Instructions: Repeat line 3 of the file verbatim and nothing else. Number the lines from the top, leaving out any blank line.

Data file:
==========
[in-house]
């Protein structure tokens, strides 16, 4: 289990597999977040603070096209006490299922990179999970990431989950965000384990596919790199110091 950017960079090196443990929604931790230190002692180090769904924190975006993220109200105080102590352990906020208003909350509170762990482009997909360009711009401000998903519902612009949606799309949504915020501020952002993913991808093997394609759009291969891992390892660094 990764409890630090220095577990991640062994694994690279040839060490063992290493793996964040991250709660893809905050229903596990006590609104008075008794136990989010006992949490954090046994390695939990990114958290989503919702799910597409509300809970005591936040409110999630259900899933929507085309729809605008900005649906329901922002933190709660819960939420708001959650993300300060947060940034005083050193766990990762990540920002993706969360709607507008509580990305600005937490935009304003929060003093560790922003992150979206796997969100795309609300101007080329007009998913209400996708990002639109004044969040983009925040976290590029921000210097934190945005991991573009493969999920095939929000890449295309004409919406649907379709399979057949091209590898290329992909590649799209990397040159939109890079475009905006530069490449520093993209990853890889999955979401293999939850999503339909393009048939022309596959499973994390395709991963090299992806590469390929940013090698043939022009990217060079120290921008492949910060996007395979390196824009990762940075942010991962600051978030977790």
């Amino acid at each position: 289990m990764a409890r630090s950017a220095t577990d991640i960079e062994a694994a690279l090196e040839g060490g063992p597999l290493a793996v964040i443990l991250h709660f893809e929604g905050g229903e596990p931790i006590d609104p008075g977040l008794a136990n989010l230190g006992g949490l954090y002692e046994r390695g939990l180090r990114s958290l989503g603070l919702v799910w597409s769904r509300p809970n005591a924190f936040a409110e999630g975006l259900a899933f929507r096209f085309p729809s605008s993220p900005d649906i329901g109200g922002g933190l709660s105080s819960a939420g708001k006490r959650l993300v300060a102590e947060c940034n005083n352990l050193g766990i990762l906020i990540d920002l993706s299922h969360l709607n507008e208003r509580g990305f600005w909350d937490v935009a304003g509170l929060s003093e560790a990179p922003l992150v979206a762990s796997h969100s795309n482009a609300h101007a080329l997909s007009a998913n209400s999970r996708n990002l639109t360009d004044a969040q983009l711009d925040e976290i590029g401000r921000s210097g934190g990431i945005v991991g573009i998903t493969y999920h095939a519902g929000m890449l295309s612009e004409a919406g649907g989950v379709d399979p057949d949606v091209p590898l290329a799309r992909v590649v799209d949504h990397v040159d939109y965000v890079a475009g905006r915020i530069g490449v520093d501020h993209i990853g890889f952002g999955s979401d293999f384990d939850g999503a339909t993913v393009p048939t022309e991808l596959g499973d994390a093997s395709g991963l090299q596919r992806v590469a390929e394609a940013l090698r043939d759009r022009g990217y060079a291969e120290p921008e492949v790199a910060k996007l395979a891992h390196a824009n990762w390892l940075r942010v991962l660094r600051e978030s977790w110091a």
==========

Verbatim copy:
């Amino acid at each position: 289990m990764a409890r630090s950017a220095t577990d991640i960079e062994a694994a690279l090196e040839g060490g063992p597999l290493a793996v964040i443990l991250h709660f893809e929604g905050g229903e596990p931790i006590d609104p008075g977040l008794a136990n989010l230190g006992g949490l954090y002692e046994r390695g939990l180090r990114s958290l989503g603070l919702v799910w597409s769904r509300p809970n005591a924190f936040a409110e999630g975006l259900a899933f929507r096209f085309p729809s605008s993220p900005d649906i329901g109200g922002g933190l709660s105080s819960a939420g708001k006490r959650l993300v300060a102590e947060c940034n005083n352990l050193g766990i990762l906020i990540d920002l993706s299922h969360l709607n507008e208003r509580g990305f600005w909350d937490v935009a304003g509170l929060s003093e560790a990179p922003l992150v979206a762990s796997h969100s795309n482009a609300h101007a080329l997909s007009a998913n209400s999970r996708n990002l639109t360009d004044a969040q983009l711009d925040e976290i590029g401000r921000s210097g934190g990431i945005v991991g573009i998903t493969y999920h095939a519902g929000m890449l295309s612009e004409a919406g649907g989950v379709d399979p057949d949606v091209p590898l290329a799309r992909v590649v799209d949504h990397v040159d939109y965000v890079a475009g905006r915020i530069g490449v520093d501020h993209i990853g890889f952002g999955s979401d293999f384990d939850g999503a339909t993913v393009p048939t022309e991808l596959g499973d994390a093997s395709g991963l090299q596919r992806v590469a390929e394609a940013l090698r043939d759009r022009g990217y060079a291969e120290p921008e492949v790199a910060k996007l395979a891992h390196a824009n990762w390892l940075r942010v991962l660094r600051e978030s977790w110091a």